Just like “Every coin has two sides”, there are majorly two ends to the broad spectrum of candidates who apply to B schools every year through GMAT. One is the candidate with one year experience, whose capabilities to retainall that he studied in school and college and is thus ready to write any competitive test s/he comes across. And the other is the candidate, who has been working for about 5 years now and whose knowledge has become old and rusty, therefore remembering what s/he has studied will take little longer time than in the former case. AdComs of all the top B schools find it really challenging to place both these profiles on one spectrum and this has resulted in the creation of distinct programs that cater to these individual groups. Nevertheless, the grey area still remains.
If we compare and contrast the GMAT requirements for the programs that accept the former set of candidates and the latter, it is very clear to come to a generalized conclusion that the candidates with lesser work experience tend to get higher GMAT scores thereby earning them the entry to top B-schools. This is usually attributed to the fresh scholastic skill sets that these candidates possesses. This has thus led to the pervasive presence of the idea that a strong GMAT score is the ONLY criterion that can get you into a top B-school. We would beg to differ and here is why,
1. GMAT is an Icing on the cake; there has to be a cake, the icing alone wouldn’t suffice.
When the AdCom reviews an application, it usually gets into viewing a person as holistically as possible. This means all your data is going to make you sellable and it is not the GMAT score that will work wonders. While it is true that a great GMAT score can offset the other deficiencies in the profile, a GMAT score alone cannot make a pauper to a prince. The reverse also holds good. A great profile can offset a not-so-great GMAT score. So don’t fret and give your best.
2. The GMAT’s objective is to equate and not criticize.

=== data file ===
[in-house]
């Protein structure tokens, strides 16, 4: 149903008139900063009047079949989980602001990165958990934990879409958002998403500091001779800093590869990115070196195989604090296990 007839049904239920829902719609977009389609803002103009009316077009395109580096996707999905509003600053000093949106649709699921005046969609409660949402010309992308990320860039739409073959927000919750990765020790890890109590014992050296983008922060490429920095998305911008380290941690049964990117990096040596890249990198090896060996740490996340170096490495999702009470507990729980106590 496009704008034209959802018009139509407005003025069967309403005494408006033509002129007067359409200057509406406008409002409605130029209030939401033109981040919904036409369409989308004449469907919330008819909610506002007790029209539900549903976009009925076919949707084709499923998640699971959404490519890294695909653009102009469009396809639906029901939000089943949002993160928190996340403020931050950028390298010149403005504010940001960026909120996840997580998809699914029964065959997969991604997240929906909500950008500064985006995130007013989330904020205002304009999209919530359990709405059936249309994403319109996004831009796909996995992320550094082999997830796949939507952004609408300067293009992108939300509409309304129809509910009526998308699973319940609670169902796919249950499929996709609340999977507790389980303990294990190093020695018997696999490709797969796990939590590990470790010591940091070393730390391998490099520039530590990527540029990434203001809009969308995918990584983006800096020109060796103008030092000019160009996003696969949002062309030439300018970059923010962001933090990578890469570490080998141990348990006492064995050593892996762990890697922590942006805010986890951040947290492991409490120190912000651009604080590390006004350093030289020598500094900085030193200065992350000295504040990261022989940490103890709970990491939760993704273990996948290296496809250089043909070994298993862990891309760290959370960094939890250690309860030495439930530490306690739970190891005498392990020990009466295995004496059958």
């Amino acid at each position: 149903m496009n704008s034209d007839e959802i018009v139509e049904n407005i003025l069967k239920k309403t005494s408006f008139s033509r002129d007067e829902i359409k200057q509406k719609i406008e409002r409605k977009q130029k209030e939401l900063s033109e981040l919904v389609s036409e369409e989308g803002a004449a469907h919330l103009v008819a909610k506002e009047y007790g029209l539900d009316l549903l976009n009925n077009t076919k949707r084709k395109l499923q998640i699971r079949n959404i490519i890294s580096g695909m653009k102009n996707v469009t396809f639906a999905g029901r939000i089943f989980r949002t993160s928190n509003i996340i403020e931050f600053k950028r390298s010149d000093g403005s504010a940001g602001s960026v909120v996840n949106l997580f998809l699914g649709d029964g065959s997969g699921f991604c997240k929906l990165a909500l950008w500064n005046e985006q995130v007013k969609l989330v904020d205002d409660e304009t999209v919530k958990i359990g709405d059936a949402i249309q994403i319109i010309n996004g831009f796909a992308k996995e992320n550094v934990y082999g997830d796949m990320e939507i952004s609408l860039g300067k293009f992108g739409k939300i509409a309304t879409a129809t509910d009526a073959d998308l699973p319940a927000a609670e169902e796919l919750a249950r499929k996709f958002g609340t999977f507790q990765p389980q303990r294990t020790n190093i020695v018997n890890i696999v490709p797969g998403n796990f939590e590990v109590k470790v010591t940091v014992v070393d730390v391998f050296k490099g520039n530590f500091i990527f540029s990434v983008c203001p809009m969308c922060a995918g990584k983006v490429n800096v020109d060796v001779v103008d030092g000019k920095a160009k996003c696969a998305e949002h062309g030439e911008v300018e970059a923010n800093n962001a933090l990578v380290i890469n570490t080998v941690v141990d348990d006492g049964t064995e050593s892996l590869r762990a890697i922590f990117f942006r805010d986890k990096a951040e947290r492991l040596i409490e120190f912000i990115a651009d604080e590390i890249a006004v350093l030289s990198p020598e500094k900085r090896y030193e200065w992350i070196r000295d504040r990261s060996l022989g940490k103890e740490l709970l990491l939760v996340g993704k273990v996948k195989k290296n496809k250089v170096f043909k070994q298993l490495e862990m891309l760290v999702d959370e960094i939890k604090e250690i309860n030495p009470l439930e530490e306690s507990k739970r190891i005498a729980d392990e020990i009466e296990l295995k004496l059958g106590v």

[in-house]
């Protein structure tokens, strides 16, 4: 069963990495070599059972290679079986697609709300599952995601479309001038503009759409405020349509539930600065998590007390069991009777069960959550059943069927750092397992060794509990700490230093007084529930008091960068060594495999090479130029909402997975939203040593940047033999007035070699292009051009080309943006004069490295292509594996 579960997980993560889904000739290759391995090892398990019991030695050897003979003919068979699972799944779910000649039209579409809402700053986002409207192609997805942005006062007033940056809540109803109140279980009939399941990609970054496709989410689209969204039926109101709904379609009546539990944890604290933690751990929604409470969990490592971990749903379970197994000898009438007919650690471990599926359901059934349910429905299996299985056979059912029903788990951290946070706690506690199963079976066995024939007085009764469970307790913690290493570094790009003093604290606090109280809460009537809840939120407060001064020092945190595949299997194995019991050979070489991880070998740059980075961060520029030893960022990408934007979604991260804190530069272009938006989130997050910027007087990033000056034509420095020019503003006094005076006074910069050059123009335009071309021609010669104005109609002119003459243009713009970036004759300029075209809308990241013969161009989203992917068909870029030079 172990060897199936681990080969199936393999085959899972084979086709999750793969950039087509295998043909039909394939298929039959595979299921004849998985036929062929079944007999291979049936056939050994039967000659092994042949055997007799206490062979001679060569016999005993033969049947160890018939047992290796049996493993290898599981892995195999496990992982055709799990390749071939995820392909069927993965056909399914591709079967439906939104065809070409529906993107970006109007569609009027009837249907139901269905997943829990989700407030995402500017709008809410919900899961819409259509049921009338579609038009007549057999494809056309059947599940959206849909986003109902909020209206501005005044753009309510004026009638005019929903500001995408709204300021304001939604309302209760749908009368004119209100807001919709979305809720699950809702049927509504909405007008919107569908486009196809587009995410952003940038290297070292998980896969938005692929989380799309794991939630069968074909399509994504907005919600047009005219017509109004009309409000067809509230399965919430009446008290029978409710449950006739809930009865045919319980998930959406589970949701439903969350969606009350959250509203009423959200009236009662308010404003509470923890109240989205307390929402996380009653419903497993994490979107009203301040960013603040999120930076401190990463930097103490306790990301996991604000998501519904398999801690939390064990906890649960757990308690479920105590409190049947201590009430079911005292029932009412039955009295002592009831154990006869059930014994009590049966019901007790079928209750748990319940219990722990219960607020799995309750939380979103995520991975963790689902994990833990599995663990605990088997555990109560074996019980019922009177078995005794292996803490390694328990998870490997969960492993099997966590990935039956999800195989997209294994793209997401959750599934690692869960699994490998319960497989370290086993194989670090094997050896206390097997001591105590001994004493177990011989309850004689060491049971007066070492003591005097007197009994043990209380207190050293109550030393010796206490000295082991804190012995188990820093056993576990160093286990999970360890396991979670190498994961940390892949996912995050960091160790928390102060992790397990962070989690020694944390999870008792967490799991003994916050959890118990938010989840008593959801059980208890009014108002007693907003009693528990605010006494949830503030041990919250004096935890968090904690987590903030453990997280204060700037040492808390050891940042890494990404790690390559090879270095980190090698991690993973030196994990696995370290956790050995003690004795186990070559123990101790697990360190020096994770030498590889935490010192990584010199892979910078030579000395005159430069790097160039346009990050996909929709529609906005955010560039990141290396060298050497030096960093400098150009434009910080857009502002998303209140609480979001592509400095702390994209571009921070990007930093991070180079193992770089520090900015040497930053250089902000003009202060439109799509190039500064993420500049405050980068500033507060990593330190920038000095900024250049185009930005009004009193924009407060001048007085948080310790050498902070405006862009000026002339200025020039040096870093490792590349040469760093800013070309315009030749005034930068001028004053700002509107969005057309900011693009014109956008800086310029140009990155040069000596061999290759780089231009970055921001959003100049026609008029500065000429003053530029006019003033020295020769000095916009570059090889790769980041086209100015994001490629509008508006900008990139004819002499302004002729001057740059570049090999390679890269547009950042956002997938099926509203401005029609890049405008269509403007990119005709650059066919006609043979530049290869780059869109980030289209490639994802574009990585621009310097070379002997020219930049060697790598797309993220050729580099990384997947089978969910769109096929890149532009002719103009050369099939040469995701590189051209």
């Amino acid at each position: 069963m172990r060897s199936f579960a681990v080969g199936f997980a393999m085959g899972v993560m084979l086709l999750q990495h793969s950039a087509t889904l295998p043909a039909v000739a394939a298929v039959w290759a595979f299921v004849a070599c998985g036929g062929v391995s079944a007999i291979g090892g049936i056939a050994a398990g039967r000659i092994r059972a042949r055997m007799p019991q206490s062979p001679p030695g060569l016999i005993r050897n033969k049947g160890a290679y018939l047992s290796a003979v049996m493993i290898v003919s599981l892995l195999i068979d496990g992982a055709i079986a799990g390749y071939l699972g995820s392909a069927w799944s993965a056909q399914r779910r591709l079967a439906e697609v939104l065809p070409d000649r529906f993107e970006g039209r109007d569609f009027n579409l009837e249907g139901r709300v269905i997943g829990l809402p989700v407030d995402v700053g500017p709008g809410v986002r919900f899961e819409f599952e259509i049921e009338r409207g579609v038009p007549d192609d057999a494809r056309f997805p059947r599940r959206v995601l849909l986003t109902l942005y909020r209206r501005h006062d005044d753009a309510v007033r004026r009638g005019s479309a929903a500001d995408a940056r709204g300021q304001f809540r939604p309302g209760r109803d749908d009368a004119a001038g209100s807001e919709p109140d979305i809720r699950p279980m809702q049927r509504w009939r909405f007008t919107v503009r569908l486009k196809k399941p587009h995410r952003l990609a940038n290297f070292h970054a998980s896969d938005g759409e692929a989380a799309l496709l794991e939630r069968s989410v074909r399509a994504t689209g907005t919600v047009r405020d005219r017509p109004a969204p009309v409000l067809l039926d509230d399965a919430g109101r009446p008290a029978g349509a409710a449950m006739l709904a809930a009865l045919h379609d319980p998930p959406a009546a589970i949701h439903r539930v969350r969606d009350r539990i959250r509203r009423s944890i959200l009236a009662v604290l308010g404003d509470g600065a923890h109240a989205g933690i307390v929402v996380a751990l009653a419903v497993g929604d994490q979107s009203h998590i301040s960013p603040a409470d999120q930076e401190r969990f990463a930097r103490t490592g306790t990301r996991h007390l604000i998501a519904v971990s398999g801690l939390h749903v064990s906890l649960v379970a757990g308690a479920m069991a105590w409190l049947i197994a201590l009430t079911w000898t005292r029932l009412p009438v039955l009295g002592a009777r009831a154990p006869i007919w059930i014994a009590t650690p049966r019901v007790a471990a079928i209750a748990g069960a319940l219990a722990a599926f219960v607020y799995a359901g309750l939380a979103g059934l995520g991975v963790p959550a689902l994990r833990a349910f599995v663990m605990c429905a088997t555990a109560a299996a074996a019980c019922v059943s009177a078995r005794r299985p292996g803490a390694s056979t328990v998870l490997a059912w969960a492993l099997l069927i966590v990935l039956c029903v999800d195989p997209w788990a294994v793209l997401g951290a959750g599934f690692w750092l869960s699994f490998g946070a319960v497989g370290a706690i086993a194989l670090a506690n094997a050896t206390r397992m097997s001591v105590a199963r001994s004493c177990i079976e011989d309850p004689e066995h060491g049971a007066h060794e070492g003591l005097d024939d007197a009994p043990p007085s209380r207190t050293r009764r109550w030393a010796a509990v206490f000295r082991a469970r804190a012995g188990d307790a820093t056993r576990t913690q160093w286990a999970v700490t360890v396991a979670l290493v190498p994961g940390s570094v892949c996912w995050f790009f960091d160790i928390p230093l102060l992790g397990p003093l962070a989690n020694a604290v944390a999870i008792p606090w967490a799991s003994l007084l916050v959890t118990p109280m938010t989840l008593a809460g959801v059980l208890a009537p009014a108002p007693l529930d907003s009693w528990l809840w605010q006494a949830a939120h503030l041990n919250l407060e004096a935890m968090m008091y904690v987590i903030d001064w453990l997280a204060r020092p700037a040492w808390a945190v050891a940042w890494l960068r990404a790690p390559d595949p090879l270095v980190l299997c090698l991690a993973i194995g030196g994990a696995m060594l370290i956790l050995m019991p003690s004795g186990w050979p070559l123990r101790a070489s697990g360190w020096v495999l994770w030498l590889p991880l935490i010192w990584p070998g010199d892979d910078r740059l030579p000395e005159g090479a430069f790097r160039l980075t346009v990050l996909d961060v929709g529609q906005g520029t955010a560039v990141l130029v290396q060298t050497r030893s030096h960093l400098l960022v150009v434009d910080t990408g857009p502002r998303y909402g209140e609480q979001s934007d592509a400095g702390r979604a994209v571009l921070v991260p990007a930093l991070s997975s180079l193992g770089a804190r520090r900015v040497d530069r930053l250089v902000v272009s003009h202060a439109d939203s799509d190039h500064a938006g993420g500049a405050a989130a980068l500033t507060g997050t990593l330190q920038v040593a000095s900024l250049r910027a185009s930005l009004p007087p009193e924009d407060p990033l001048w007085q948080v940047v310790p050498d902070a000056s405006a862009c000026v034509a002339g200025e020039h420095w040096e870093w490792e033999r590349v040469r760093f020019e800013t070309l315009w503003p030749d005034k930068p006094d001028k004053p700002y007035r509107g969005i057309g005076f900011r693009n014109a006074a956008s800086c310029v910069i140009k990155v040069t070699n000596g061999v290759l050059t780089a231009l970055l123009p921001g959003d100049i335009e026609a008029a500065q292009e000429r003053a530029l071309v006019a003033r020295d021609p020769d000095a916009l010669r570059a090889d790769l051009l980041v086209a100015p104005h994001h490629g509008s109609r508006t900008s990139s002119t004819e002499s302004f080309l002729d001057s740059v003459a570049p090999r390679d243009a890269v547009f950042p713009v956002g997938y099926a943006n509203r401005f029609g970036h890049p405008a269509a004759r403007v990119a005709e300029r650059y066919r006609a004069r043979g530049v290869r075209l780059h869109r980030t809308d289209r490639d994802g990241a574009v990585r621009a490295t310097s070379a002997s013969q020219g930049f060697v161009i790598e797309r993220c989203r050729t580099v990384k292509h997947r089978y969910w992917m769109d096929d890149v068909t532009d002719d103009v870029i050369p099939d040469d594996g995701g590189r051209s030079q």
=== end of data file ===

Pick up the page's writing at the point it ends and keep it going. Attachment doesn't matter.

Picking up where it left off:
Remember that GMAT tests basic and general quantitative, verbal and reasoning skills. It enables the AdCom to place everyone on one common platform when it comes to measuring these skills. Most people like to believe that their rustic scholastic skills translate to a poor performance on these components as well. On the contrary, majority of the skills that are tested on the GMAT are skills that would naturally come to someone with three years of work experience as he or she would be able to relate to the scenarios given. Remember that the objective of the GMAT behind assessing the candidates is to be fair but not to find deficiencies.
3. Great managers aren’t born with a high GMAT score.
An MBA program makes you a generalist. So, just as it teaches you math and economics, an MBA program will also teach you other human-skills. It teaches you to be compassionate, firm and handle stress well as all of these are potential skills that a manager must possess. It is essential to understand that a high GMAT score doesn’t reflect in what kind of a person you are – Infact, many successful leaders in today’s corporate scenario haven’t even thought about writing a GMAT.
4. It takes 3 months for a great GMAT score; it takes 3 years to build a profile.
Everybody understand the above fact and that is precisely the reason why AdComs are aware of the fact that the GMAT is no reflection of the hardwork that you have invested in improving your profile. Hence, a great GMAT score complements a great profile but cannot help you reach the destination in isolation.
So if you are someone who feels that you have worked for 3 years and hence find all lame excuses of the world to study, then it’s time to buckle up and hit the books as we now know that everyone understand the general mentality of people who write the GMAT after sufficient work experience. Hence, even if GMAT is in present in the tiniest corpuscle inside your brain, it would be wiser to start working on your profile that makes you more sellable rather than cramming up formulae and getting a high score on the GMAT, which is anyway disconnected from all the other components in your profile.
Have more questions? Need more motivation? Call us for a free counselling session today! Byju’s will be glad to help you in your GMAT preparation journey. You can ask for any assistance related to GMAT and MBA from us by just giving a missed call at 08033172797, or you can write to us at firstname.lastname@example.org.